We had no plans of weighing in on the recent controversy involving FHM Philippines’ March issue, but while uploading these photos for just another fashion post, we were reminded of it by word association. Colored background, black and white… It might’ve been in the back of our heads all this time, as an issue that’s close to home for us both. So what the heck, let’s throw Lookbook captioning out the window for a moment and throw in our two cents.
Unless you’ve been in hibernation, you probably know that the magazine’s original cover this month featured British-Filipina actress Bela Padilla posing for the camera in a swimsuit, surrounded by five dark-skinned Filipinas in blackface who are either looking down despondently or looking up in awe at this fair-skinned beauty who is “Stepping out of the shadows” (the caption). Guess we don’t need to elaborate on the message this cover clearly sends out. Following a slew of comments from offended netizens, the men’s magazine has recalled the cover and released one with the photo and caption replaced.
All should be well and good now, except it quite isn’t. Because this isn’t the first time we Filipinos have displayed ignorance and insensitivity regarding this, and it probably won’t be the last. Not while the people involved admit outright that they see nothing wrong with blackface, and do not regret having participated in it. Not while again and again, TV shows portray characters in blackface who would be maltreated, ridiculed and hated just for being dark, while becoming lighter-skinned would bring them a better life. Not while we’re okay with how newspapers and magazines continue to paint non-black models black for the sake of art or advocacy without realizing or considering the impact the photos would have, regardless of the accompanying text’s intentions. Not to mention the comments on blog posts about the issue that go along the lines of, “Things are blown out of proportion. What’s so racist about that cover? What’s wrong with painting them black?”
What makes it ultimately tragic is the irony of it all—how we as a people have been victims of white supremacy and racial discrimination for centuries, and yet we ourselves have been participating in it, knowingly, willingly and unabashedly.
Look at Charice. Immense talent, charm, dedication, but with looks that don’t fit the bill as far as Filipino audiences are concerned. She’s been trying to make it in the local music industry but nobody here would give her a break, preferring the mestizos and mestizas with less than stellar vocal pipes. But when Ellen Degeneres gave her a break and the western world embraced her, “Oh, she’s world-famous now, I’m so proud to be Pinoy!”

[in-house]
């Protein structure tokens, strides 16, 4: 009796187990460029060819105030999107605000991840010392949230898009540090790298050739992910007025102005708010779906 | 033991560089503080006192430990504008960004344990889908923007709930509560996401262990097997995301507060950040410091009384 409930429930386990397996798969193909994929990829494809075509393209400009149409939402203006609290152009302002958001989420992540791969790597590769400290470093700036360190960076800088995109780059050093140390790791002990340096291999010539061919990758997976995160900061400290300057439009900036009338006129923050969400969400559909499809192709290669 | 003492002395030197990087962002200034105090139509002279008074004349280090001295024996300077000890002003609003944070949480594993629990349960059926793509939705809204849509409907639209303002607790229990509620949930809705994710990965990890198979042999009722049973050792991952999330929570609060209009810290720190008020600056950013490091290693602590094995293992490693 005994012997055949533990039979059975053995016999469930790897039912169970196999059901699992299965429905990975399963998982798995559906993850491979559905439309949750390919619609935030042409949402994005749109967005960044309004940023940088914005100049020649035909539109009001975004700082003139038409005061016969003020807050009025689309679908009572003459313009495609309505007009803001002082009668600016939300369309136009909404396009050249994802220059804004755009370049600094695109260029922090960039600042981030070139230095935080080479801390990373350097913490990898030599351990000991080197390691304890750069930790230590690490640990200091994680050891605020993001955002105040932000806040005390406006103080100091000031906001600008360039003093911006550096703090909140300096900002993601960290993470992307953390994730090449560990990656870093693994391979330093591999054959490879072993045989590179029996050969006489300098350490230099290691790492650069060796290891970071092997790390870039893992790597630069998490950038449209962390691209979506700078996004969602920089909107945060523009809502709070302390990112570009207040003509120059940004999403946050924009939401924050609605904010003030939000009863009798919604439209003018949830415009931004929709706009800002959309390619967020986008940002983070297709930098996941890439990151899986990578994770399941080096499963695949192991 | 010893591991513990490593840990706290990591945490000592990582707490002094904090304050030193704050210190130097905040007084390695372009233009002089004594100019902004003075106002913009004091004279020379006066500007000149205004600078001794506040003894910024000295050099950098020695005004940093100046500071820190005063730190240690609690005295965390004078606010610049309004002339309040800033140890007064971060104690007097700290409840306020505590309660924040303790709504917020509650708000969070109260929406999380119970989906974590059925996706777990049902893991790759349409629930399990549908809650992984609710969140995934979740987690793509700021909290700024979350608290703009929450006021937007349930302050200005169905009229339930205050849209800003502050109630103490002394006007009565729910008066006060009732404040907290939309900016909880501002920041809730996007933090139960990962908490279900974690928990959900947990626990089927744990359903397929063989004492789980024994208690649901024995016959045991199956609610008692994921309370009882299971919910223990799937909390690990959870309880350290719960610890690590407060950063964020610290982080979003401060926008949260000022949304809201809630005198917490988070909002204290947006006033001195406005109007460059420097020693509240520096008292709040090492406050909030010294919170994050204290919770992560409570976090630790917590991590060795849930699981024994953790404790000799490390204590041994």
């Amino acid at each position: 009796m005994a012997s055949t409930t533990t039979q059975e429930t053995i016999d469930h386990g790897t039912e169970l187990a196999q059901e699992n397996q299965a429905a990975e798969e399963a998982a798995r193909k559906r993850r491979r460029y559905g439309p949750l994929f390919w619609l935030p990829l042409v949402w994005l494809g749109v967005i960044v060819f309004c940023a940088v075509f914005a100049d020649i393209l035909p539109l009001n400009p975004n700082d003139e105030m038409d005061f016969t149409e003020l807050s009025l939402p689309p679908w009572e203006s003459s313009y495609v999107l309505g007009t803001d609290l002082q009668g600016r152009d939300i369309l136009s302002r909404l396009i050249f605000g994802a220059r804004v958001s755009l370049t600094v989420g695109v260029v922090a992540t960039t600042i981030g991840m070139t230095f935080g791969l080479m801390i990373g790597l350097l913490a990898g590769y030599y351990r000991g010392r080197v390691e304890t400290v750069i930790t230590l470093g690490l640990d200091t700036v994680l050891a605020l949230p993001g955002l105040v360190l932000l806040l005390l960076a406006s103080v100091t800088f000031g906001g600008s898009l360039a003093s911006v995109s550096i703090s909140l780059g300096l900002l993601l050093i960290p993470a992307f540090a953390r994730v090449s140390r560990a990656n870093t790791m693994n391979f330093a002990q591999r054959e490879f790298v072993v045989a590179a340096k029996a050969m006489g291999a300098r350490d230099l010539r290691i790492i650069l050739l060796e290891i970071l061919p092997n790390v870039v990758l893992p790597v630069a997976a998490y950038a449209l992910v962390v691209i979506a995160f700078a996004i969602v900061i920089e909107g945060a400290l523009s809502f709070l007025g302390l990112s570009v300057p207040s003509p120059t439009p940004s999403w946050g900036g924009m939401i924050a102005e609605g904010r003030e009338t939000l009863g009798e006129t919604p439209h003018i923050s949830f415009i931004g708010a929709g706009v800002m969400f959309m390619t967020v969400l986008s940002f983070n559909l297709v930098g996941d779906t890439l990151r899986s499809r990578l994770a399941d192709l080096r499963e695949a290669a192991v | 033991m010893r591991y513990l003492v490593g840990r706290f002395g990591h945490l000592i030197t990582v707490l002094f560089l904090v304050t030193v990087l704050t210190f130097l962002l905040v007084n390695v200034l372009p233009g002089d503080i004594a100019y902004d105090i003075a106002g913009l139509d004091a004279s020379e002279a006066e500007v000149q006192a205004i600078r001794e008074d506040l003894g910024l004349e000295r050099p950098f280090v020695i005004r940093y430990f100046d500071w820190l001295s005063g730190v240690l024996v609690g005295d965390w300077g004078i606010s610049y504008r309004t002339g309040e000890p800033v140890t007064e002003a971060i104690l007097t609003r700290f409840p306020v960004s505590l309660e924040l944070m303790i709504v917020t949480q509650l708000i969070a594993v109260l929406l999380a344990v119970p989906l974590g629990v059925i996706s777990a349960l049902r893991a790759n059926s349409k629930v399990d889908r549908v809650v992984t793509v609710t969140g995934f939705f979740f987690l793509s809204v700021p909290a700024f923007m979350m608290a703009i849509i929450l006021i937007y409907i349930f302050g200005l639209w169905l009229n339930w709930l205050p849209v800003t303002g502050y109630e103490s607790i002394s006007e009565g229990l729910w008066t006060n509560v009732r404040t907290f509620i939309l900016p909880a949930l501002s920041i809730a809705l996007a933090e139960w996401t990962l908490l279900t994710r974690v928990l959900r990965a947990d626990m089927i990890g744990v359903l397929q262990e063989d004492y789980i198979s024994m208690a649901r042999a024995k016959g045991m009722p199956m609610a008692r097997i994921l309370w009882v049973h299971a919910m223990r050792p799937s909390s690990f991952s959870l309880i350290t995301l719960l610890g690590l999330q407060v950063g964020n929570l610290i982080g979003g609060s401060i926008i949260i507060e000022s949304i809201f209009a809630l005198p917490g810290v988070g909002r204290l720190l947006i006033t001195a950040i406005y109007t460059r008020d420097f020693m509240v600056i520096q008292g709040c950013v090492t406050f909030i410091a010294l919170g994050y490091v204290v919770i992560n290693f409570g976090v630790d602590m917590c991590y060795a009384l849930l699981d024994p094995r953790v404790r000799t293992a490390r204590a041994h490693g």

Seph: In my work, I’ve always been aware of the preference for fair-skinned, foreign or half-foreign models over moreno Pinoys. Whenever I book a project, they would tell me to avoid getting dark or risk getting replaced. In go-sees I attend, we often don’t stand a chance once Caucasians come in. Just watch a random TV commercial, attend a fashion show, or flip any magazine and you’d notice the trend yourself, if you haven’t already.
I used to work with an actor-model when he was starting out and he used to say, “Gagawin ko lahat para maibalik sa Pinoy ang trabaho.” (I will do everything to bring Pinoy models back our work opportunities). He worked hard, kept fit, honed his craft and went on to become one of today’s most popular mainstream stars. It’s just one little success story, but I took it to heart. Today, I see everything I do as an opportunity to make it and be able to say, “You don’t have to be of a certain descent or skin color to get to where you want.”
Shai: When I was younger, I auditioned for a TV project. After my turn, I was told flat out by the casting panel, “You’re really good and we want to get you, but the audiences will want something else.” They ended up casting a pretty Caucasian who couldn’t act or memorize lines. The project eventually bombed. Rejection is part of the industry I work in, and it would’ve been fine each time it was because I screwed up or wasn’t right for the part. But what stung was each time that it was because I’m not the typical Pinoy standard of beauty: porcelain skin, aquiline nose, bright-colored eyes.
So when I got to work for a teen magazine and then as producer for TV shows, I made the most of the opportunity: since everyone else was already pitching the standards, I made sure Pinay models and local talent weren’t ignored—those who weren’t just book-worthy because of a foreign-sounding last name or paper-white complexion, but models who actually knew how to pose and project, whose faces were actually for modeling. Talents who actually had talent other than smiling about their easy-earned stardom.
We get to talk often with teens and young adults about their personal issues, and colonial mentality and the insecurities it brings is one that affects us most. We’re happy to notice the changes for the better: morenos and morenas taking the international fashion world by storm, global artists of Pinoy descent proud of their roots, among others. But with something as recent as the cover photo brouhaha, it’s obvious we have a long way to go. We’ll just have to keep doing the little things we can until we get there.